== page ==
Bofors and other artillery pieces on the Navy Discovery trail

Bofors anti-aircraft gun and other artillery pieces on the Navy Discovery trail

USN Submariners Memorial

USN Submariners Memorial commemorating the WW2 submariners who remain on eternal patrol

Entry to all the museums and sites, with the exception of the National ANZAC Centre is free and are definitely worth a visit presenting some interesting pieces of memorabilia at the various buildings and displays.

The National ANZAC Centre was opened on the 1st of November 2014, a century after the first convoy of Australian and New Zealand troops departed from King George Sound, bound for the Great War. Visitors assume the identity of one of 32 servicemen who served in the war and follow their experience of the conflict from recruitment through active service to their return (for some). Their stories unfold through interactive displays, artefacts, photos, film and audio recordings. The content, curated from the Australian War Memorial and the Western Australian Museum, is interesting and engaging. A visit to the centre is definitely worth the Au$25 entry fee.

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The National ANZAC Centre with the USN Submariners Memorial in the foreground.

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National ANZAC Centre

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New Zealand and Australian uniforms at the National ANZAC Centre

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Ottoman identity disc, 1915. Official historian Charles Bean recovered three examples of these identity discs in the Lone Pine trench system in 1919. This example has been cut into a heart shape, possibly by its owner. Unfortunately the low light made it difficult to get a really clear image with my iphone.

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Foreign service helmet, Pattern 1902. Often referred to as the Wolsley or sun helmet, this example was worn on Gallipoli by Ballarat farmer Sergeant Cuthbert Stanley-Lowe of the 9th Light Horse. Stanley-Lowe was hospitalised on 15 June 1915 with ‘rheumatism and headaches’ caused by ‘exposure and strain in the trenches.’ He was evacuated to Lemnos and Egypt before being returned to Australia as medically unfit in early 1916.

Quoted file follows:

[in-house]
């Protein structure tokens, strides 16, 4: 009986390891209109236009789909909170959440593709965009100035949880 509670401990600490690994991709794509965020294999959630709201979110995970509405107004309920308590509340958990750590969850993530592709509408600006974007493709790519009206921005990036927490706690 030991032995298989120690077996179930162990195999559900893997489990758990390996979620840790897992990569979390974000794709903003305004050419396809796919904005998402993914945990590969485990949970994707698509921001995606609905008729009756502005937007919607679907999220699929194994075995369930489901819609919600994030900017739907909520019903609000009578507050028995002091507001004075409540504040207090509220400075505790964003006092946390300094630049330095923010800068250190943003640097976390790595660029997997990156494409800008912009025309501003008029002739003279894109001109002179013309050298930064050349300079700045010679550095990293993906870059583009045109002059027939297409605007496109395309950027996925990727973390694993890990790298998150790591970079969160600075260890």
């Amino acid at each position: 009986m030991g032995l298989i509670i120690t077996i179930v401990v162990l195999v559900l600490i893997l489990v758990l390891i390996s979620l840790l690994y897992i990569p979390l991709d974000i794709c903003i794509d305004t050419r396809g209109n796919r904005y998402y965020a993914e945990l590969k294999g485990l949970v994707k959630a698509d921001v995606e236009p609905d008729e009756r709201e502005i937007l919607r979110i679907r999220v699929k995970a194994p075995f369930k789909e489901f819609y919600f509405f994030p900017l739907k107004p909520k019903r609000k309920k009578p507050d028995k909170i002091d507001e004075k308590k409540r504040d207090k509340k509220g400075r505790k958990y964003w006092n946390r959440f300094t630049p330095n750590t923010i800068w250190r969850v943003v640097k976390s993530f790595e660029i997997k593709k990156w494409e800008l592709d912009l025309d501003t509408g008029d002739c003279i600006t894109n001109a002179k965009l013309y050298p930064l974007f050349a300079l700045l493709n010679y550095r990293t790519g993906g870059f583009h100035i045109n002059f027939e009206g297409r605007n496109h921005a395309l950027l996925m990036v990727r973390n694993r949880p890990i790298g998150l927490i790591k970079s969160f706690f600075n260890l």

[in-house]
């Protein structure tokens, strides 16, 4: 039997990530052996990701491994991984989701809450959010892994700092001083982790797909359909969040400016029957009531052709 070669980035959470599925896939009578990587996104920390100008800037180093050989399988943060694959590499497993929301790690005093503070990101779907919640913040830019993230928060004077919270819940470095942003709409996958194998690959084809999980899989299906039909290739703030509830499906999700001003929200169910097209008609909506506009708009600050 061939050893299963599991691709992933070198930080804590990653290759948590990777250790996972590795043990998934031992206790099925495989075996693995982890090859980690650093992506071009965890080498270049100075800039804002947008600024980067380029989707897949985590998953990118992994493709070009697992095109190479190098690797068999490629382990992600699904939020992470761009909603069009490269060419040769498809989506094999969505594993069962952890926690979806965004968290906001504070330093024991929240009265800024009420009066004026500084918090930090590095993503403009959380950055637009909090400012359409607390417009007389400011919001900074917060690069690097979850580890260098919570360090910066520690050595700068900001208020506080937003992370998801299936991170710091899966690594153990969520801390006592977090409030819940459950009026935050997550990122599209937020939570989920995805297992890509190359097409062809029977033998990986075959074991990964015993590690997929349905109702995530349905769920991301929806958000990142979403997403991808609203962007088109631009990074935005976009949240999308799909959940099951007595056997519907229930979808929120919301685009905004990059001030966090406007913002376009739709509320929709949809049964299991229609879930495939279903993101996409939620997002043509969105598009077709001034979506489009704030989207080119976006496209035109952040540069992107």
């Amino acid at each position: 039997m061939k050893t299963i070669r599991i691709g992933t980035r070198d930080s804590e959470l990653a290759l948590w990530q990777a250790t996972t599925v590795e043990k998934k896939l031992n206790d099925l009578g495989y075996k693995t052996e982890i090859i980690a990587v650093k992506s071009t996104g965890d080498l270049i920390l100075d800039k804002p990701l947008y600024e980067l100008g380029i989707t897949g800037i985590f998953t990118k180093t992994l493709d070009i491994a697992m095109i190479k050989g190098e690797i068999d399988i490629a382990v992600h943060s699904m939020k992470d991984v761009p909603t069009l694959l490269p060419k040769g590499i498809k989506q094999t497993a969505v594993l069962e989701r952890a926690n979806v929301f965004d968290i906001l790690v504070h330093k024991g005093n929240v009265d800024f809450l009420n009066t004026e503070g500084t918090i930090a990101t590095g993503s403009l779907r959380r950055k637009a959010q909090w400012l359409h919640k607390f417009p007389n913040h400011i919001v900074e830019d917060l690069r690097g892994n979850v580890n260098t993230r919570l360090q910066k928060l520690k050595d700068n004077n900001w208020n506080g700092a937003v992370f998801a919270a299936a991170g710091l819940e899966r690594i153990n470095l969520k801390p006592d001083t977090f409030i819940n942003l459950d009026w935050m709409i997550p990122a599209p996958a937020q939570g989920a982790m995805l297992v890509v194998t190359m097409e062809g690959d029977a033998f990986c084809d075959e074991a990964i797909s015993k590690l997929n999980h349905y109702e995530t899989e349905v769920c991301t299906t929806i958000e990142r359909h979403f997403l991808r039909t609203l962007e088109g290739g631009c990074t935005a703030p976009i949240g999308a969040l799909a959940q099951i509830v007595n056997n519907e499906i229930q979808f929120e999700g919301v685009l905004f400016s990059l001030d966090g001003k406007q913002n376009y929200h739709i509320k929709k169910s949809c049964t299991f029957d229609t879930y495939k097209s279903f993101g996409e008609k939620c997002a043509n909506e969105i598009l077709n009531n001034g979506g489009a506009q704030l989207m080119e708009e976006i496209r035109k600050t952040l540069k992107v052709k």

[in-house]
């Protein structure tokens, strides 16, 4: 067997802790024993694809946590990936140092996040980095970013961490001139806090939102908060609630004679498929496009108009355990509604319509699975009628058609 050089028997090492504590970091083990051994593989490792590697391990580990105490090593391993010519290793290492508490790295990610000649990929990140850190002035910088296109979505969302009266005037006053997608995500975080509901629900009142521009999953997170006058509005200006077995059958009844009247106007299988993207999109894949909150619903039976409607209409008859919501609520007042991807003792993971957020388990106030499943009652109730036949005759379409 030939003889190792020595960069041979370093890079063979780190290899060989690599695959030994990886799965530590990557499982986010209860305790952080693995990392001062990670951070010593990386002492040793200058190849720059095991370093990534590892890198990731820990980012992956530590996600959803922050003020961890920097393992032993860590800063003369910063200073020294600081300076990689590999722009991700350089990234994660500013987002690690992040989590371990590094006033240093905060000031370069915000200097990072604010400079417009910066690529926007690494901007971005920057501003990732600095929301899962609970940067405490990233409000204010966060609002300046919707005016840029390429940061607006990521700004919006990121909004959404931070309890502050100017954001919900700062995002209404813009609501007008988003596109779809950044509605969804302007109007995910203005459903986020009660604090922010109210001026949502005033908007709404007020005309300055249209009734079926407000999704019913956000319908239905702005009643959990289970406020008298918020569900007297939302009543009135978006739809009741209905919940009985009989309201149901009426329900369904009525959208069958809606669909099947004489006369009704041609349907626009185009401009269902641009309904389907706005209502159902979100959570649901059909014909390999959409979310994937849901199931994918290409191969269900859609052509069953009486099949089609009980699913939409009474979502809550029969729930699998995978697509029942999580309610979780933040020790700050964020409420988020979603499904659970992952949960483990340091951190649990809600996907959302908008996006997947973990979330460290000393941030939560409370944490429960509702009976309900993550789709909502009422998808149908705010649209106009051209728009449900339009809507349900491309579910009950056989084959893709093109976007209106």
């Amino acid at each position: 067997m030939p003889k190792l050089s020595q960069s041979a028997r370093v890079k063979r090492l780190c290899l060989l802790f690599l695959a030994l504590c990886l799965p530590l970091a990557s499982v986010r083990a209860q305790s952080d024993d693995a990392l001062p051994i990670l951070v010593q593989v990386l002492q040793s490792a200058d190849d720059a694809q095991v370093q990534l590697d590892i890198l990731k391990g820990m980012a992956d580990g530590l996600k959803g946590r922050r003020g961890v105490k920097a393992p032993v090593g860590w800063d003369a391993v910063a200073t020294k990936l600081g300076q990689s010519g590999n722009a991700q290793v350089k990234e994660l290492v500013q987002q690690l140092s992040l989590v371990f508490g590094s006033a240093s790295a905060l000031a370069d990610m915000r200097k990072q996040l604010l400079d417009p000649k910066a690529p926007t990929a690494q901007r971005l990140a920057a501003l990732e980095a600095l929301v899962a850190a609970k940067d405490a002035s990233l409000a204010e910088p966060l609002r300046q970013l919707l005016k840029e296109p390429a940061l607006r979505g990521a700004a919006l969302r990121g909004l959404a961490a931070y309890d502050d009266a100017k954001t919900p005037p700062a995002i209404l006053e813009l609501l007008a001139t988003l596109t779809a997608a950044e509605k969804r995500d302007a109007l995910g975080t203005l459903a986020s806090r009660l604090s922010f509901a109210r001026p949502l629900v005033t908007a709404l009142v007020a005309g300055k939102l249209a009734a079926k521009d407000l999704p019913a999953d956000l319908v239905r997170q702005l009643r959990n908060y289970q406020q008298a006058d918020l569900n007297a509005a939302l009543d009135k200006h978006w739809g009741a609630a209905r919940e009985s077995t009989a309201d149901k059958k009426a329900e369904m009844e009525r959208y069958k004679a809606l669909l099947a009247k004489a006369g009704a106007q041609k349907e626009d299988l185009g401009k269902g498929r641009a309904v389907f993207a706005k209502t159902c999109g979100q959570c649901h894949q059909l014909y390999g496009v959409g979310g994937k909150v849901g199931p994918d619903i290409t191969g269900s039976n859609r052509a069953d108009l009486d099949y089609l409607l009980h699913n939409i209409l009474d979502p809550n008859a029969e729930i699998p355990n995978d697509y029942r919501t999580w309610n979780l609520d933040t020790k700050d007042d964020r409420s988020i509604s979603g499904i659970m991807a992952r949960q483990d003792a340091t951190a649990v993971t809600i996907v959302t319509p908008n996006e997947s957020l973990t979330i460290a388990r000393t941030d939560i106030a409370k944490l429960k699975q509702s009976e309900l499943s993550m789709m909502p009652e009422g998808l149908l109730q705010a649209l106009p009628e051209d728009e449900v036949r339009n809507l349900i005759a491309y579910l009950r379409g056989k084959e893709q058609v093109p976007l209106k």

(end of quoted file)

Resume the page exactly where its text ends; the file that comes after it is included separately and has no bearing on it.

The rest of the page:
National ANZAC Centre, Albany.

This British 1916 Mk 1 helmet was worn by Major General (later Lieutenant General) Sir Joseph Talbot Hobbs throughout his service on the Western Front. He has fixed an Australian rising sun badge to the front of his helmet. Major General Hobbs, commander of the 5th Australian Division, is best known for orchestrating the night attack on Villers-Bretonneaux on 24-25 April 1918, which recaptured the town.

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German helmet, gas-mask, wire cutters and pistol on display at the National ANZAC Centre

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Australian trench raiders clubs and revolver at the National ANZAC Centre

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Interactive display relating the stories of individual participants in the Great War at the National ANZAC Centre

Princess Royal Fortress

Forts Road, Albany, Western Australia 6330, Australia

Ph: +61 8 9841 9369
Open 0900 – 1700 every day except Christmas Day.

Admission is free to all areas and buildings except the National ANZAC Centre which costs Au$25 for adults, Au$21 concession, Au$11 for first child (5- 15 years old) and $Au6 for every child thereafter.

National ANZAC Centre:
Ph: +61 8  6820 3500

info@nationalanzaccentre.com.au
https://www.nationalanzaccentre.com.au

Photos of the Princess Royal Fortress during WW2
https://www.ozatwar.com/bunkers/princessroyalfortress.htm

Albany visitor sites:
http://albanyregion.com.au/anzac-history/
https://www.amazingalbany.com.au/category/anzac/